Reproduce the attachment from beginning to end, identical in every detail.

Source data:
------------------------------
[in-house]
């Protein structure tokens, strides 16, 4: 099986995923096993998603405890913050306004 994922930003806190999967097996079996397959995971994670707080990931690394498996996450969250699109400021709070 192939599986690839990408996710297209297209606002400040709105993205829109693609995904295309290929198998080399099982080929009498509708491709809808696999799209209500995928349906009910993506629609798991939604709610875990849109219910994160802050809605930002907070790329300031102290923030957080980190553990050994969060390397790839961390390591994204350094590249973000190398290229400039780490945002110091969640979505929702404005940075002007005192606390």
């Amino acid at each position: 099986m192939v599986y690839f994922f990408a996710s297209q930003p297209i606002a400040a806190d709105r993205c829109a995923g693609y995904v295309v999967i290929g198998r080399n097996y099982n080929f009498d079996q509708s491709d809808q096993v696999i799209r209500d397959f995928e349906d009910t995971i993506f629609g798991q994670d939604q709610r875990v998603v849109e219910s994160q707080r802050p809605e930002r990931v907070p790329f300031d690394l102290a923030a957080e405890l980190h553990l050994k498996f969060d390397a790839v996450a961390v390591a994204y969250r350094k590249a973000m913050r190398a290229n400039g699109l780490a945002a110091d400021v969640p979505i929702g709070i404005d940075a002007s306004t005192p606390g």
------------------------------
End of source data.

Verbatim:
[in-house]
């Protein structure tokens, strides 16, 4: 099986995923096993998603405890913050306004 994922930003806190999967097996079996397959995971994670707080990931690394498996996450969250699109400021709070 192939599986690839990408996710297209297209606002400040709105993205829109693609995904295309290929198998080399099982080929009498509708491709809808696999799209209500995928349906009910993506629609798991939604709610875990849109219910994160802050809605930002907070790329300031102290923030957080980190553990050994969060390397790839961390390591994204350094590249973000190398290229400039780490945002110091969640979505929702404005940075002007005192606390």
């Amino acid at each position: 099986m192939v599986y690839f994922f990408a996710s297209q930003p297209i606002a400040a806190d709105r993205c829109a995923g693609y995904v295309v999967i290929g198998r080399n097996y099982n080929f009498d079996q509708s491709d809808q096993v696999i799209r209500d397959f995928e349906d009910t995971i993506f629609g798991q994670d939604q709610r875990v998603v849109e219910s994160q707080r802050p809605e930002r990931v907070p790329f300031d690394l102290a923030a957080e405890l980190h553990l050994k498996f969060d390397a790839v996450a961390v390591a994204y969250r350094k590249a973000m913050r190398a290229n400039g699109l780490a945002a110091d400021v969640p979505i929702g709070i404005d940075a002007s306004t005192p606390g």